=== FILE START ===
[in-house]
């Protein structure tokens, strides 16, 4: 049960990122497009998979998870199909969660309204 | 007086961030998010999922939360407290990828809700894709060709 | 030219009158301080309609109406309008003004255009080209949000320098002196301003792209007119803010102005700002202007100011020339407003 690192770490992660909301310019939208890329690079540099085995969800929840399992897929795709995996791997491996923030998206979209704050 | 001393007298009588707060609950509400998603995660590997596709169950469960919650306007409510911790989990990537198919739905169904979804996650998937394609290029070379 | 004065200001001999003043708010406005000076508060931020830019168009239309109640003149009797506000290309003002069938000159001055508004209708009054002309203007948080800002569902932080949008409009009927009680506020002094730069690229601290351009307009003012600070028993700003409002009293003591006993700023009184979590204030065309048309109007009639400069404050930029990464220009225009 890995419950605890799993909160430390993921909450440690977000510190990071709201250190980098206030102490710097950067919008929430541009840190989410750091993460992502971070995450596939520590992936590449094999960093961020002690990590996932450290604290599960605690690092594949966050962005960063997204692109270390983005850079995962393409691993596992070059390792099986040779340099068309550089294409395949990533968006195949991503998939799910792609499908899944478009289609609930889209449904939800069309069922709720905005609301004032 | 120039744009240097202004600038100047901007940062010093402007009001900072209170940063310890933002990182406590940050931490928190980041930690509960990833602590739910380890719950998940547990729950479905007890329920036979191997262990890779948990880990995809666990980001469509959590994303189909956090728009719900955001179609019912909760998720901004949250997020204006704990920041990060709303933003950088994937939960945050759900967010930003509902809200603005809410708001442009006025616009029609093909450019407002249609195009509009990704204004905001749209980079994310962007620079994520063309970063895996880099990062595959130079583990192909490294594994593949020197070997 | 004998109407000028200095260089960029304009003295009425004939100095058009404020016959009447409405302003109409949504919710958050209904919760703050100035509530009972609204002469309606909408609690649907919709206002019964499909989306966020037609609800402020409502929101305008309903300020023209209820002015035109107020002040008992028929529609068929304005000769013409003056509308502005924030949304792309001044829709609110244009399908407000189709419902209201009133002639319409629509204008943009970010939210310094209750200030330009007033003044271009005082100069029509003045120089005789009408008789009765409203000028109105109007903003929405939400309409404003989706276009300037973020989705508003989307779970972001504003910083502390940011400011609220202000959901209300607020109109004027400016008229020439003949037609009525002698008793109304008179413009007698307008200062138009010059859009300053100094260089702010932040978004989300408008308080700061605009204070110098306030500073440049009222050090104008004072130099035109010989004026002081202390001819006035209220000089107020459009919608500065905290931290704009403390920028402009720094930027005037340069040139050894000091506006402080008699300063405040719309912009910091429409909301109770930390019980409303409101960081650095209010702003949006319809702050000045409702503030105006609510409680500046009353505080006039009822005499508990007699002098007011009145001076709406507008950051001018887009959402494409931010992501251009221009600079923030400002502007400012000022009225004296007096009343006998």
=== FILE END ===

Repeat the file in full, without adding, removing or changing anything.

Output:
[in-house]
């Protein structure tokens, strides 16, 4: 049960990122497009998979998870199909969660309204 | 007086961030998010999922939360407290990828809700894709060709 | 030219009158301080309609109406309008003004255009080209949000320098002196301003792209007119803010102005700002202007100011020339407003 690192770490992660909301310019939208890329690079540099085995969800929840399992897929795709995996791997491996923030998206979209704050 | 001393007298009588707060609950509400998603995660590997596709169950469960919650306007409510911790989990990537198919739905169904979804996650998937394609290029070379 | 004065200001001999003043708010406005000076508060931020830019168009239309109640003149009797506000290309003002069938000159001055508004209708009054002309203007948080800002569902932080949008409009009927009680506020002094730069690229601290351009307009003012600070028993700003409002009293003591006993700023009184979590204030065309048309109007009639400069404050930029990464220009225009 890995419950605890799993909160430390993921909450440690977000510190990071709201250190980098206030102490710097950067919008929430541009840190989410750091993460992502971070995450596939520590992936590449094999960093961020002690990590996932450290604290599960605690690092594949966050962005960063997204692109270390983005850079995962393409691993596992070059390792099986040779340099068309550089294409395949990533968006195949991503998939799910792609499908899944478009289609609930889209449904939800069309069922709720905005609301004032 | 120039744009240097202004600038100047901007940062010093402007009001900072209170940063310890933002990182406590940050931490928190980041930690509960990833602590739910380890719950998940547990729950479905007890329920036979191997262990890779948990880990995809666990980001469509959590994303189909956090728009719900955001179609019912909760998720901004949250997020204006704990920041990060709303933003950088994937939960945050759900967010930003509902809200603005809410708001442009006025616009029609093909450019407002249609195009509009990704204004905001749209980079994310962007620079994520063309970063895996880099990062595959130079583990192909490294594994593949020197070997 | 004998109407000028200095260089960029304009003295009425004939100095058009404020016959009447409405302003109409949504919710958050209904919760703050100035509530009972609204002469309606909408609690649907919709206002019964499909989306966020037609609800402020409502929101305008309903300020023209209820002015035109107020002040008992028929529609068929304005000769013409003056509308502005924030949304792309001044829709609110244009399908407000189709419902209201009133002639319409629509204008943009970010939210310094209750200030330009007033003044271009005082100069029509003045120089005789009408008789009765409203000028109105109007903003929405939400309409404003989706276009300037973020989705508003989307779970972001504003910083502390940011400011609220202000959901209300607020109109004027400016008229020439003949037609009525002698008793109304008179413009007698307008200062138009010059859009300053100094260089702010932040978004989300408008308080700061605009204070110098306030500073440049009222050090104008004072130099035109010989004026002081202390001819006035209220000089107020459009919608500065905290931290704009403390920028402009720094930027005037340069040139050894000091506006402080008699300063405040719309912009910091429409909301109770930390019980409303409101960081650095209010702003949006319809702050000045409702503030105006609510409680500046009353505080006039009822005499508990007699002098007011009145001076709406507008950051001018887009959402494409931010992501251009221009600079923030400002502007400012000022009225004296007096009343006998």